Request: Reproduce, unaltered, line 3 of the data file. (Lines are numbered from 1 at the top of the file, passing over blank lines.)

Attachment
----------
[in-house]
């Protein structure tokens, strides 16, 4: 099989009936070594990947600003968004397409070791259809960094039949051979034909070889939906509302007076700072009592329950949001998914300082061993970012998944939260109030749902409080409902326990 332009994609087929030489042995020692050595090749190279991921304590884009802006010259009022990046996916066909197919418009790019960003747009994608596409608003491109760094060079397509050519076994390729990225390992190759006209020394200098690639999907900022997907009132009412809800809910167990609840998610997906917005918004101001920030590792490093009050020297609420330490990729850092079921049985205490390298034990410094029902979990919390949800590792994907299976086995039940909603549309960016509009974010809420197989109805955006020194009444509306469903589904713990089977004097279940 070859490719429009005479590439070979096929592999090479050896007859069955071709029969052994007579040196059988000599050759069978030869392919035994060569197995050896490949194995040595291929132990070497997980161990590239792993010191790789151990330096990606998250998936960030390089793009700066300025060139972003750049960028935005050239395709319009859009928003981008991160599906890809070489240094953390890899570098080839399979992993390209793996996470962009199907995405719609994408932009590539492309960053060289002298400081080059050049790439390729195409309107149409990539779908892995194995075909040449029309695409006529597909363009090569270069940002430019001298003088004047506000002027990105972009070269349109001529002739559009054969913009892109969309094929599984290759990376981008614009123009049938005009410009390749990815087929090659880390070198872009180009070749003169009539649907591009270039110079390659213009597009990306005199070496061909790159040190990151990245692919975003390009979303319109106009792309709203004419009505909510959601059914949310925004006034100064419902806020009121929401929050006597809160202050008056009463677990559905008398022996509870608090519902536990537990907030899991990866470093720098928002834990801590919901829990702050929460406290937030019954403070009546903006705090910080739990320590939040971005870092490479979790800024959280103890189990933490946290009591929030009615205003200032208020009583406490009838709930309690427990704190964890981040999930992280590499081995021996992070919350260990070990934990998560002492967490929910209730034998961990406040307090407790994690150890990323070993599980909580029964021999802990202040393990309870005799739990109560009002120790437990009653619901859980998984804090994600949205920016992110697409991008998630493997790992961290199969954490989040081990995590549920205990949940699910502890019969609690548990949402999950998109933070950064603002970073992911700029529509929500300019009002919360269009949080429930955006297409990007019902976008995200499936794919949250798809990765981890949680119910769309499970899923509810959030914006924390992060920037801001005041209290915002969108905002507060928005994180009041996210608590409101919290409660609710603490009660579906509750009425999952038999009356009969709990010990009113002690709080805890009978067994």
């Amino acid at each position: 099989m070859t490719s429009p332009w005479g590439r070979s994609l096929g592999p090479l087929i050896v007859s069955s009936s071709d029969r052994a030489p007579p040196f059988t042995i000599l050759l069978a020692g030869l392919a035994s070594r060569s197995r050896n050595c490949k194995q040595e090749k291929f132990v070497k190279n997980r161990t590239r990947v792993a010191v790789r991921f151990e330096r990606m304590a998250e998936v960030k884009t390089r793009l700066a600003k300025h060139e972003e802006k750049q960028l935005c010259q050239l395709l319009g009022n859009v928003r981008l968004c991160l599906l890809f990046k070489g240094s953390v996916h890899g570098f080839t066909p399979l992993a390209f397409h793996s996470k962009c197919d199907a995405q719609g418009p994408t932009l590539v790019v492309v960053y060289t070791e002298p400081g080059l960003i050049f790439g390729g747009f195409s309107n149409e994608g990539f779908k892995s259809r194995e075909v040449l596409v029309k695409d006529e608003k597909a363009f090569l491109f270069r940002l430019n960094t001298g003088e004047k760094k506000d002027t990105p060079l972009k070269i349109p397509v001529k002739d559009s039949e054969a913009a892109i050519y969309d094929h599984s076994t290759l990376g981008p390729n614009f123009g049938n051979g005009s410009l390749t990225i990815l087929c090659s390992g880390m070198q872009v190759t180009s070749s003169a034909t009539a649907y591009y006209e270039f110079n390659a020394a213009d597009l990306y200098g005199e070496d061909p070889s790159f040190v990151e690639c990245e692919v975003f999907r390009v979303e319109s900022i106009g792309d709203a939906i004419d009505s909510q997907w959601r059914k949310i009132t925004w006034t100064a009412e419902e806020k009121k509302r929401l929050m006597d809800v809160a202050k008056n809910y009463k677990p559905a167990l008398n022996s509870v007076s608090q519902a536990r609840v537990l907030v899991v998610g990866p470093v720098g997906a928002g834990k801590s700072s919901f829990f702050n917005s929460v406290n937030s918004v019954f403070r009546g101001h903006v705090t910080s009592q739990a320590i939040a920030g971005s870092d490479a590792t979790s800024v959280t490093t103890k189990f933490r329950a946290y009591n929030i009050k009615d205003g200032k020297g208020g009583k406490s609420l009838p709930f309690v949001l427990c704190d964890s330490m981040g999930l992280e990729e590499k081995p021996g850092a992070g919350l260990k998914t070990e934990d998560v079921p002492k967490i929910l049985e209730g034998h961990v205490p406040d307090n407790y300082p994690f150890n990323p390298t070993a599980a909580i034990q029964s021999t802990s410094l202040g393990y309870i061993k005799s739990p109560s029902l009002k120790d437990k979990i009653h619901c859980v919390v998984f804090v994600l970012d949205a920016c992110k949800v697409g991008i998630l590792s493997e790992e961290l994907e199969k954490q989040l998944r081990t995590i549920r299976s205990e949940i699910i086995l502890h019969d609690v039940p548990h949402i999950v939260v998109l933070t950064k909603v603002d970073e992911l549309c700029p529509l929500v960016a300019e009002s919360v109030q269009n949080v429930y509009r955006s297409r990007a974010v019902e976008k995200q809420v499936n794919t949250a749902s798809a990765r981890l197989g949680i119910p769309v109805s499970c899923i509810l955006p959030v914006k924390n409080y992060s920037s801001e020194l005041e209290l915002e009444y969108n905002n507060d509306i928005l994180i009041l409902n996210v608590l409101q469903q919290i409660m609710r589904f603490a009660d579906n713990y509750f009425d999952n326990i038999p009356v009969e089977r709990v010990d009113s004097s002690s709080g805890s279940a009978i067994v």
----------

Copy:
């Amino acid at each position: 099989m070859t490719s429009p332009w005479g590439r070979s994609l096929g592999p090479l087929i050896v007859s069955s009936s071709d029969r052994a030489p007579p040196f059988t042995i000599l050759l069978a020692g030869l392919a035994s070594r060569s197995r050896n050595c490949k194995q040595e090749k291929f132990v070497k190279n997980r161990t590239r990947v792993a010191v790789r991921f151990e330096r990606m304590a998250e998936v960030k884009t390089r793009l700066a600003k300025h060139e972003e802006k750049q960028l935005c010259q050239l395709l319009g009022n859009v928003r981008l968004c991160l599906l890809f990046k070489g240094s953390v996916h890899g570098f080839t066909p399979l992993a390209f397409h793996s996470k962009c197919d199907a995405q719609g418009p994408t932009l590539v790019v492309v960053y060289t070791e002298p400081g080059l960003i050049f790439g390729g747009f195409s309107n149409e994608g990539f779908k892995s259809r194995e075909v040449l596409v029309k695409d006529e608003k597909a363009f090569l491109f270069r940002l430019n960094t001298g003088e004047k760094k506000d002027t990105p060079l972009k070269i349109p397509v001529k002739d559009s039949e054969a913009a892109i050519y969309d094929h599984s076994t290759l990376g981008p390729n614009f123009g049938n051979g005009s410009l390749t990225i990815l087929c090659s390992g880390m070198q872009v190759t180009s070749s003169a034909t009539a649907y591009y006209e270039f110079n390659a020394a213009d597009l990306y200098g005199e070496d061909p070889s790159f040190v990151e690639c990245e692919v975003f999907r390009v979303e319109s900022i106009g792309d709203a939906i004419d009505s909510q997907w959601r059914k949310i009132t925004w006034t100064a009412e419902e806020k009121k509302r929401l929050m006597d809800v809160a202050k008056n809910y009463k677990p559905a167990l008398n022996s509870v007076s608090q519902a536990r609840v537990l907030v899991v998610g990866p470093v720098g997906a928002g834990k801590s700072s919901f829990f702050n917005s929460v406290n937030s918004v019954f403070r009546g101001h903006v705090t910080s009592q739990a320590i939040a920030g971005s870092d490479a590792t979790s800024v959280t490093t103890k189990f933490r329950a946290y009591n929030i009050k009615d205003g200032k020297g208020g009583k406490s609420l009838p709930f309690v949001l427990c704190d964890s330490m981040g999930l992280e990729e590499k081995p021996g850092a992070g919350l260990k998914t070990e934990d998560v079921p002492k967490i929910l049985e209730g034998h961990v205490p406040d307090n407790y300082p994690f150890n990323p390298t070993a599980a909580i034990q029964s021999t802990s410094l202040g393990y309870i061993k005799s739990p109560s029902l009002k120790d437990k979990i009653h619901c859980v919390v998984f804090v994600l970012d949205a920016c992110k949800v697409g991008i998630l590792s493997e790992e961290l994907e199969k954490q989040l998944r081990t995590i549920r299976s205990e949940i699910i086995l502890h019969d609690v039940p548990h949402i999950v939260v998109l933070t950064k909603v603002d970073e992911l549309c700029p529509l929500v960016a300019e009002s919360v109030q269009n949080v429930y509009r955006s297409r990007a974010v019902e976008k995200q809420v499936n794919t949250a749902s798809a990765r981890l197989g949680i119910p769309v109805s499970c899923i509810l955006p959030v914006k924390n409080y992060s920037s801001e020194l005041e209290l915002e009444y969108n905002n507060d509306i928005l994180i009041l409902n996210v608590l409101q469903q919290i409660m609710r589904f603490a009660d579906n713990y509750f009425d999952n326990i038999p009356v009969e089977r709990v010990d009113s004097s002690s709080g805890s279940a009978i067994v």